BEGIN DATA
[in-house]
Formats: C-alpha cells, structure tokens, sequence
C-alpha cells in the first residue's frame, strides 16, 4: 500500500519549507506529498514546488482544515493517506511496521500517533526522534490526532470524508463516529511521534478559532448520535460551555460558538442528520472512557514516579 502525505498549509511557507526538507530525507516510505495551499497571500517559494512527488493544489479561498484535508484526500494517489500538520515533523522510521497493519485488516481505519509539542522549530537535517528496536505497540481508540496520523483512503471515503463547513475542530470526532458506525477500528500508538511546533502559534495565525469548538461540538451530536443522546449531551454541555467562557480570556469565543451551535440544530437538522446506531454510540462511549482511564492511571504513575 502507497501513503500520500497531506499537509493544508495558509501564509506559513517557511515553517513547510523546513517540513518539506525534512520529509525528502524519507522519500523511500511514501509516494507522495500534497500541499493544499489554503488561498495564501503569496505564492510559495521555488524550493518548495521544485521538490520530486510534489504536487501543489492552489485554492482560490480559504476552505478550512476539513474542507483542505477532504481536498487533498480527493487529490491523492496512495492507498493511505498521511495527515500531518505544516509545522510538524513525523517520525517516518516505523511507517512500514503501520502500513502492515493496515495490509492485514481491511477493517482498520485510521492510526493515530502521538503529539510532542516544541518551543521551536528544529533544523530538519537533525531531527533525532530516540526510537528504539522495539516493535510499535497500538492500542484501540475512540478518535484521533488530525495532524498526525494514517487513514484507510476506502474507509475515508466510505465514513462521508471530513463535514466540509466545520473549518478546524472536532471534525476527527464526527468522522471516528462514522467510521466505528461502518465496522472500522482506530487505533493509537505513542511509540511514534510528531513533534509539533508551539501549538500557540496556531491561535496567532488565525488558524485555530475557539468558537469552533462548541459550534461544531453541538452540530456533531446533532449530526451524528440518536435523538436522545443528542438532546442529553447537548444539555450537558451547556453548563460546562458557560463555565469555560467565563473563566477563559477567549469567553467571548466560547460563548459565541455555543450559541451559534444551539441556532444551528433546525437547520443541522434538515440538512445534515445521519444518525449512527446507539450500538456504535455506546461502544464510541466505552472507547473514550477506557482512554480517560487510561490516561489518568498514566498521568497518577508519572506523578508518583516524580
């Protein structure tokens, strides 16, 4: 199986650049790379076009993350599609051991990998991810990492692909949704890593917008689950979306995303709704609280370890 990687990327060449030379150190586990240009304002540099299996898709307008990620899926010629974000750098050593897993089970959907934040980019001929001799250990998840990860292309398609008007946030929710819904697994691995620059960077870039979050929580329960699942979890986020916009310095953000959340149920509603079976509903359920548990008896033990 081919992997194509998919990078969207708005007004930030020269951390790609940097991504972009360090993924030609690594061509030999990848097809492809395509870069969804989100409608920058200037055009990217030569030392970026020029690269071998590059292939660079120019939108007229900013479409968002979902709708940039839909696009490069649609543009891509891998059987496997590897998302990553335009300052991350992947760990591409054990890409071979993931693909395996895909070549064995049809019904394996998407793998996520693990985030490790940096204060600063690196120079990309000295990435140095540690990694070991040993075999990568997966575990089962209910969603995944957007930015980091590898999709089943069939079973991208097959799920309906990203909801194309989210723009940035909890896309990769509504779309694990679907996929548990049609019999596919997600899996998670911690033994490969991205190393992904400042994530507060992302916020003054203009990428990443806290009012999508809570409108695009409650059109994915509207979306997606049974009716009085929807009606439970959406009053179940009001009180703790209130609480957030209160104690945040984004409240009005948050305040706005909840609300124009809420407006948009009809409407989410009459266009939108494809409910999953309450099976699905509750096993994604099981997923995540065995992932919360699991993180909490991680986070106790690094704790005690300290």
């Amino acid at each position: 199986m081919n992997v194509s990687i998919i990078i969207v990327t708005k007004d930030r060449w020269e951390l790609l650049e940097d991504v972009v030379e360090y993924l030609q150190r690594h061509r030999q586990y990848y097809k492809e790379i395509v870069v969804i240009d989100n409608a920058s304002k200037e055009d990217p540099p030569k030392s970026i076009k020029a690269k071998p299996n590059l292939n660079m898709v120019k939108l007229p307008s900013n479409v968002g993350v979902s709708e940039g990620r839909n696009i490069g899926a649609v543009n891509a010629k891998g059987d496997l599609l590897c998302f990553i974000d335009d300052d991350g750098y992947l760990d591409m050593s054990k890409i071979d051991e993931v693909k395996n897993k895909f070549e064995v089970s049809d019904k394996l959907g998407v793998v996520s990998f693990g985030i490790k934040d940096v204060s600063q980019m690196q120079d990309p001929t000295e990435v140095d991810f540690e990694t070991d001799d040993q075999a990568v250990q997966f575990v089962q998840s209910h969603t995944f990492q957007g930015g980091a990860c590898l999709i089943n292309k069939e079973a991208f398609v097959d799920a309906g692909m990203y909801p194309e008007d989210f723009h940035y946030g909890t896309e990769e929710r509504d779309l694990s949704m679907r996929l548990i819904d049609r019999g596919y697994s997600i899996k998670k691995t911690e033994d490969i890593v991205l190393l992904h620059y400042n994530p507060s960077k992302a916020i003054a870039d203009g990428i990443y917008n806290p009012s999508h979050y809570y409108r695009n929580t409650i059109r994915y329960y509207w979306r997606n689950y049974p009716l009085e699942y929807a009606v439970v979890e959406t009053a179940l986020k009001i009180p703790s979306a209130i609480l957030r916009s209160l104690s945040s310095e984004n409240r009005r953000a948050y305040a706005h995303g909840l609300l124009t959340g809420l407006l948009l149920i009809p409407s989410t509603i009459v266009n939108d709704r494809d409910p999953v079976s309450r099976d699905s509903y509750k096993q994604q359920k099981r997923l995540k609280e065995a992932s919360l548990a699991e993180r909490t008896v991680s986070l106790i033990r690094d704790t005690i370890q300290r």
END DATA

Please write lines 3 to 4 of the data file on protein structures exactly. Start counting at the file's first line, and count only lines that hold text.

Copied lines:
C-alpha cells in the first residue's frame, strides 16, 4: 500500500519549507506529498514546488482544515493517506511496521500517533526522534490526532470524508463516529511521534478559532448520535460551555460558538442528520472512557514516579 502525505498549509511557507526538507530525507516510505495551499497571500517559494512527488493544489479561498484535508484526500494517489500538520515533523522510521497493519485488516481505519509539542522549530537535517528496536505497540481508540496520523483512503471515503463547513475542530470526532458506525477500528500508538511546533502559534495565525469548538461540538451530536443522546449531551454541555467562557480570556469565543451551535440544530437538522446506531454510540462511549482511564492511571504513575 502507497501513503500520500497531506499537509493544508495558509501564509506559513517557511515553517513547510523546513517540513518539506525534512520529509525528502524519507522519500523511500511514501509516494507522495500534497500541499493544499489554503488561498495564501503569496505564492510559495521555488524550493518548495521544485521538490520530486510534489504536487501543489492552489485554492482560490480559504476552505478550512476539513474542507483542505477532504481536498487533498480527493487529490491523492496512495492507498493511505498521511495527515500531518505544516509545522510538524513525523517520525517516518516505523511507517512500514503501520502500513502492515493496515495490509492485514481491511477493517482498520485510521492510526493515530502521538503529539510532542516544541518551543521551536528544529533544523530538519537533525531531527533525532530516540526510537528504539522495539516493535510499535497500538492500542484501540475512540478518535484521533488530525495532524498526525494514517487513514484507510476506502474507509475515508466510505465514513462521508471530513463535514466540509466545520473549518478546524472536532471534525476527527464526527468522522471516528462514522467510521466505528461502518465496522472500522482506530487505533493509537505513542511509540511514534510528531513533534509539533508551539501549538500557540496556531491561535496567532488565525488558524485555530475557539468558537469552533462548541459550534461544531453541538452540530456533531446533532449530526451524528440518536435523538436522545443528542438532546442529553447537548444539555450537558451547556453548563460546562458557560463555565469555560467565563473563566477563559477567549469567553467571548466560547460563548459565541455555543450559541451559534444551539441556532444551528433546525437547520443541522434538515440538512445534515445521519444518525449512527446507539450500538456504535455506546461502544464510541466505552472507547473514550477506557482512554480517560487510561490516561489518568498514566498521568497518577508519572506523578508518583516524580
């Protein structure tokens, strides 16, 4: 199986650049790379076009993350599609051991990998991810990492692909949704890593917008689950979306995303709704609280370890 990687990327060449030379150190586990240009304002540099299996898709307008990620899926010629974000750098050593897993089970959907934040980019001929001799250990998840990860292309398609008007946030929710819904697994691995620059960077870039979050929580329960699942979890986020916009310095953000959340149920509603079976509903359920548990008896033990 081919992997194509998919990078969207708005007004930030020269951390790609940097991504972009360090993924030609690594061509030999990848097809492809395509870069969804989100409608920058200037055009990217030569030392970026020029690269071998590059292939660079120019939108007229900013479409968002979902709708940039839909696009490069649609543009891509891998059987496997590897998302990553335009300052991350992947760990591409054990890409071979993931693909395996895909070549064995049809019904394996998407793998996520693990985030490790940096204060600063690196120079990309000295990435140095540690990694070991040993075999990568997966575990089962209910969603995944957007930015980091590898999709089943069939079973991208097959799920309906990203909801194309989210723009940035909890896309990769509504779309694990679907996929548990049609019999596919997600899996998670911690033994490969991205190393992904400042994530507060992302916020003054203009990428990443806290009012999508809570409108695009409650059109994915509207979306997606049974009716009085929807009606439970959406009053179940009001009180703790209130609480957030209160104690945040984004409240009005948050305040706005909840609300124009809420407006948009009809409407989410009459266009939108494809409910999953309450099976699905509750096993994604099981997923995540065995992932919360699991993180909490991680986070106790690094704790005690300290």